Previously Posted on Mediation Matters
By Steven G. Mehta
One of the most common things that people say when trying to understand how an action might affect another person is to say, “put yourself in the other person's shoes.” Recent research, however, demonstrates that putting yourself in another's shoes may not be the best way to understand how that person views your actions.
According to psychologist, Jeremy Dean, we normally try to work out how we are viewed by others by thinking about how we view ourselves, then extrapolating from that. The problem with this approach, says Dean, is that to varying degrees we all suffer from an ‘egocentric bias:’ we think we’re at the center of the world and everything is about us. We shouldn’t be blamed for this — it’s a natural consequence of the fact that we’re locked inside our own heads.
However, other people aren't limited by our own perceptions of ourselves. They see us from an outside perspective. So why is it that we are so incorrect in judging how others view us. According to Dean, part of the reason that we get it wrong so often is that that we follow the advice to put ourselves in others’ shoes in order to understand their perspective.
According to the new research by researchers Eyal and Epley (2010), it may be better to use abstract thinking to get a better view of the way others see you. In one experiment, the researchers split their participants into two groups to compare their ability to view themselves from the outside. Participants were trying to judge how attractive they were to another person. The first group adopted the standard tactic of putting themselves in the other person’s shoes, while the second group was asked to imagine they would be rated by the other person in several months’ time.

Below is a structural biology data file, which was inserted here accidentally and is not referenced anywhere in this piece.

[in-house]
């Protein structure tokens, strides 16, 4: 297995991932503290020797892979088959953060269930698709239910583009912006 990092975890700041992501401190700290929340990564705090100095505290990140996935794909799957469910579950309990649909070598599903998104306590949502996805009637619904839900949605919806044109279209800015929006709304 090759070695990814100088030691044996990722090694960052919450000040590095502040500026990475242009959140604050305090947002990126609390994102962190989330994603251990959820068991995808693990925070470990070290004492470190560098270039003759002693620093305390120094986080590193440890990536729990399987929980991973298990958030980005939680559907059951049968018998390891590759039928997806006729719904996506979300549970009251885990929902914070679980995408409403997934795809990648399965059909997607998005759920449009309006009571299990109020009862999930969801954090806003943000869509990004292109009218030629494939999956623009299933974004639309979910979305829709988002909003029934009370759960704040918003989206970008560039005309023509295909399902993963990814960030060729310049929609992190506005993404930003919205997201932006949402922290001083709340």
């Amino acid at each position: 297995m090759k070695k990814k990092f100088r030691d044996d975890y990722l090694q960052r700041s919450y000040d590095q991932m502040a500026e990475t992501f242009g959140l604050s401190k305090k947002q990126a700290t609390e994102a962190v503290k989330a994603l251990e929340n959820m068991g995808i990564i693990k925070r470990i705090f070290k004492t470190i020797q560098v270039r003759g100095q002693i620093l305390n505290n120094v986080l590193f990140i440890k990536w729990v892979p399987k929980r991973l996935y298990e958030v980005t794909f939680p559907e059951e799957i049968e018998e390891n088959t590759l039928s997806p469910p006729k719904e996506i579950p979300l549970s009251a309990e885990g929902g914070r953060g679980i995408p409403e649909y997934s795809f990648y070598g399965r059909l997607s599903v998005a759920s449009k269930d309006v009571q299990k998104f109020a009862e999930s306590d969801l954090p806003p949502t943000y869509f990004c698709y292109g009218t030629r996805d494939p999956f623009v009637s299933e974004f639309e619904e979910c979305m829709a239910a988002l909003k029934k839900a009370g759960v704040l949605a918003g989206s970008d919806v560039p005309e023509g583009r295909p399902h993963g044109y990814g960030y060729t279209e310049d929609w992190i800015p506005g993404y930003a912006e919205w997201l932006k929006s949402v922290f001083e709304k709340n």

People trying to put themselves in the other person’s shoes were awful at the task.
But when participants thought about their future selves, a technique that encourages abstract thinking, their accuracy increased considerably, although not perfect.
The reality is that we cannot see the forest from the trees when it comes to perceptions of how others view ourselves, says Dean. But allowing ourselves to think in broad terms and abstractly lets us realize that there is a forest and not just trees; and in turn, we have a better understanding of the trees.
This technique of abstract thinking may be helpful in the mediation context. Specifically, when a person has a hard time of evaluating the matter from another perspective, it might be helpful to have them first think about abstract concepts. For example, asking a client to think about the value of lawsuits in society, or the value of juries in society, might just start that person towards thinking about how a jury might react to his or her case.
Eyal, T. & Epley, N. (2010). How to Seem Telepathic: Enabling Mind Reading by Matching Construal. Psychological Science. DOI: 10.1177/0956797610367754.